"Violent Thriller with a Broken, Mentally Ill Moral Compass"
What You Need To Know:
Based on a novel, YOU WERE NEVER REALLY HERE never lets up the tension. Only a few scenes offer a brief respite from its world of suicidal thoughts, abusive flashbacks, bloody murders, and sexual depravity. Trapped in misery, the protagonist sees a ray of hope through Nina, and vice versa. This comes at a cost. In their broken mental states, they may think their actions are moral, but they’re both murderers who are never held accountable, almost like the bad guys. Along with examples of depravity, YOU WERE NEVER REALLY HERE has a morally conflicted worldview, lots of extreme violence and a fair amount of foul language.
YOU WERE NEVER REALLY HERE is a violent psychological thriller about a retired veteran who uses his military skills to get revenge on bad guys for kidnapping, killing and abusing women and teenage girls.
Joe lives with his elderly mother in Queens. By day, he tenderly cares for her, helping her polish the silver while singing children’s songs they’ve presumably sung their entire lives together and mopping up the bathroom floor after she makes a mess. By night, however, he finds and rescues teenage girls and is a ruthless killer when required.
Joe seems impervious to guilt over inflicting violence on others, a product of his PTSD condition from his service in Iraq and from a childhood full of abuse. In flashbacks throughout the movie, Joe is shown as a child with a plastic bag over his head in a suicide attempt (still a favorite tactic of his as an adult), although he never has the courage to go through with it. He doesn’t stop at plastic bags and teases death repeatedly with a knife, gun, a subway train, and rocks meant to weigh him down under water.
Joe’s situation seems hopeless. He’s been stuck in a loop of misery all his life, and he’s reluctantly willing to perpetuate it by working for a wealthy New York businessman, John, who acts as a middleman between Joe and his clients. One such client is a high-ranking senator from New York up for re-election. The senator’s concerned about getting his 13-year-old daughter, Nina, back, and instructs Joe to hurt the men who have abused her. She’s a troubled young teenager with a penchant for running away and has landed herself in the middle of an underage sex ring, apparently frequented by the state’s governor. Nina happens to be the governor’s favorite girl, so it’s no surprise when she’s kidnapped right out of Joe’s hands and taken to the governor’s sprawling country mansion.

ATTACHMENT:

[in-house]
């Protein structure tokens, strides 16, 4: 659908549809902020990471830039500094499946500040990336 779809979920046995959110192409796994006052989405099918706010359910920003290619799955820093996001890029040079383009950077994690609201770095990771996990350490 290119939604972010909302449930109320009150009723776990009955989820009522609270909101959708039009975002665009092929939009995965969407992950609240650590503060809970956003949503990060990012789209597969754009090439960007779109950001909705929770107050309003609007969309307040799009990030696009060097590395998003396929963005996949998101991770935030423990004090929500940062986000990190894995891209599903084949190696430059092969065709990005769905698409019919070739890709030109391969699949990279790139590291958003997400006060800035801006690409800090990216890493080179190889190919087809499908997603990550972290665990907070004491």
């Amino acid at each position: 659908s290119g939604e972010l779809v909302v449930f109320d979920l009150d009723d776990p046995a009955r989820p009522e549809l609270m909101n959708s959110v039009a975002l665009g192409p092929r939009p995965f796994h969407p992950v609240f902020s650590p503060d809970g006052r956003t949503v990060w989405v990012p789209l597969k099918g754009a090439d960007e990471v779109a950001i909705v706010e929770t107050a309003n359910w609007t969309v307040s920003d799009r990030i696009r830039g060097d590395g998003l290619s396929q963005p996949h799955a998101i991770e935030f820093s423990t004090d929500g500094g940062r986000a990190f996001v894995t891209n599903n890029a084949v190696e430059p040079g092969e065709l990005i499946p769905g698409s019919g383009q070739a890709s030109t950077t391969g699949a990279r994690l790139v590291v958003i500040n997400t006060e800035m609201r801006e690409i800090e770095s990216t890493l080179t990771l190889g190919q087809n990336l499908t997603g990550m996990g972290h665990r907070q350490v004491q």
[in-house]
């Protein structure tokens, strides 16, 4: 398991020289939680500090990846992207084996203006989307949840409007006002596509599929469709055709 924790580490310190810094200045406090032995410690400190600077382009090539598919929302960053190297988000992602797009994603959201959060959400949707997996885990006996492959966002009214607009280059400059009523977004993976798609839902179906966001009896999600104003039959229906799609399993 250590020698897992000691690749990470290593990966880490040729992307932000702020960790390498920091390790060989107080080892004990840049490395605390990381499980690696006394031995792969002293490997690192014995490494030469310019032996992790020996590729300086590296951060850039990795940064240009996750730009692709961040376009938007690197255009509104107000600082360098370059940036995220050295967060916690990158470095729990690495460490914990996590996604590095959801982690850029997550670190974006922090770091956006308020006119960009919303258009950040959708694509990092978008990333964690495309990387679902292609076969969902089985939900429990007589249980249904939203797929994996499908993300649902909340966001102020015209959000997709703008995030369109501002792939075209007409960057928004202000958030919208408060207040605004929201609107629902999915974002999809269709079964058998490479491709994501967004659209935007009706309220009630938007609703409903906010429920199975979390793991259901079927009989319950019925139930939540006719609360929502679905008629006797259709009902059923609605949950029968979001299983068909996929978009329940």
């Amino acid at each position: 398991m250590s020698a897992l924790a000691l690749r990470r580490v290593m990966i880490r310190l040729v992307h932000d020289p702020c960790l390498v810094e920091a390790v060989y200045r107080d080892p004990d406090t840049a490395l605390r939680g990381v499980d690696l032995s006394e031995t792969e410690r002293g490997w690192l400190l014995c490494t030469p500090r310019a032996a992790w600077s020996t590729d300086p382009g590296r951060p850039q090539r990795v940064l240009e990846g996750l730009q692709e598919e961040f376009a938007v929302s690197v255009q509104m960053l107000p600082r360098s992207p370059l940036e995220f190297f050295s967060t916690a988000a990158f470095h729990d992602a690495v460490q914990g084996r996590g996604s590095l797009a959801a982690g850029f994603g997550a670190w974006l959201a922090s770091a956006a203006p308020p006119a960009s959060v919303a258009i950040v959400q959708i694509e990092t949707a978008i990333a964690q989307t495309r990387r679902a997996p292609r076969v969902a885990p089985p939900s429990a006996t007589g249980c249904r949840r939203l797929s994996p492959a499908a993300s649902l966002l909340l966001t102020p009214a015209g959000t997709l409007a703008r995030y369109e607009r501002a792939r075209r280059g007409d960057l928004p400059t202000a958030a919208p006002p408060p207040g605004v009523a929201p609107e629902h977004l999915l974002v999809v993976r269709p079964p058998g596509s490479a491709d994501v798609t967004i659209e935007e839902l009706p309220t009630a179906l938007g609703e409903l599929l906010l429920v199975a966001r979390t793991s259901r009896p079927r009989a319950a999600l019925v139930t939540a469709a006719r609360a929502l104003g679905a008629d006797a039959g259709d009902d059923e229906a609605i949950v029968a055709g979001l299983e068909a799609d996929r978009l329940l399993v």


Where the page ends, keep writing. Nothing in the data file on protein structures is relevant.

After what Nina’s experienced and the violence she’s had to witness during her rescue attempt, she and Joe have begun to feel a platonic affection for each other. When news reaches them that her father has committed suicide, Joe’s affection turns protective, and he becomes obsessed with getting her back at all costs. The costs are high as the governor’s men go after him and those he loves.
Joe arrives at the governor’s mansion, hammer in hand, killing anyone in his way. However, he discovers a completely unexpected situation when he finally finds Nina, forcing him to confront the consequences of what he’s done.
YOU WERE NEVER REALLY HERE is based on a novel by Jonathan Ames. It combines a myriad of directing styles which gives the movie a totally different look and feel from one scene to the next. However, one thing remains steady throughout, and that’s a constant tension that never seems to let up. It’s the manifestation of Joe’s inner turmoil, which is the movie’s primary focus instead of the plot. The different styles don’t detract from the storytelling and oddly fit together nicely. The one thing that is distracting is the sound engineering, which becomes a bit much in several scenes. The filmmakers are apparently trying to convey the claustrophobia of overwhelming noise that overtakes people when they’re in a delicate mental state, but they overdo it in a completely unnecessary fashion.
The movie’s two biggest drawbacks are the violence and worldview. The absolute worst of humanity is on display here, from killing to sexual depravity. Sadness, misery and anger are the predominant emotions conveyed, and for this movie at least, the entire world wallows in them. Only at the very end, do the characters share a glimpse of hope with Nina’s line, “It’s a beautiful day.” It’s a pathetic attempt to right all the wrongs of the previous 90 minutes, which sums up the other troubling morality of this movie. Accountability doesn’t exist in this world, so morality is relative to the individual’s situation. While an objective morality lingers somewhere in the background, the characters seem ambivalent about it, even though they’re deeply affected by the immorality imposed on them throughout their lives.
Also, the movie’s very gory, and there’s lots of it. The violence is accompanied by shots of full male nudity in the brothel, implications of sex with young girls and a fair amount of foul language.
YOU WERE NEVER REALLY HERE warrants extreme caution for its excessive moral problems and inappropriate content.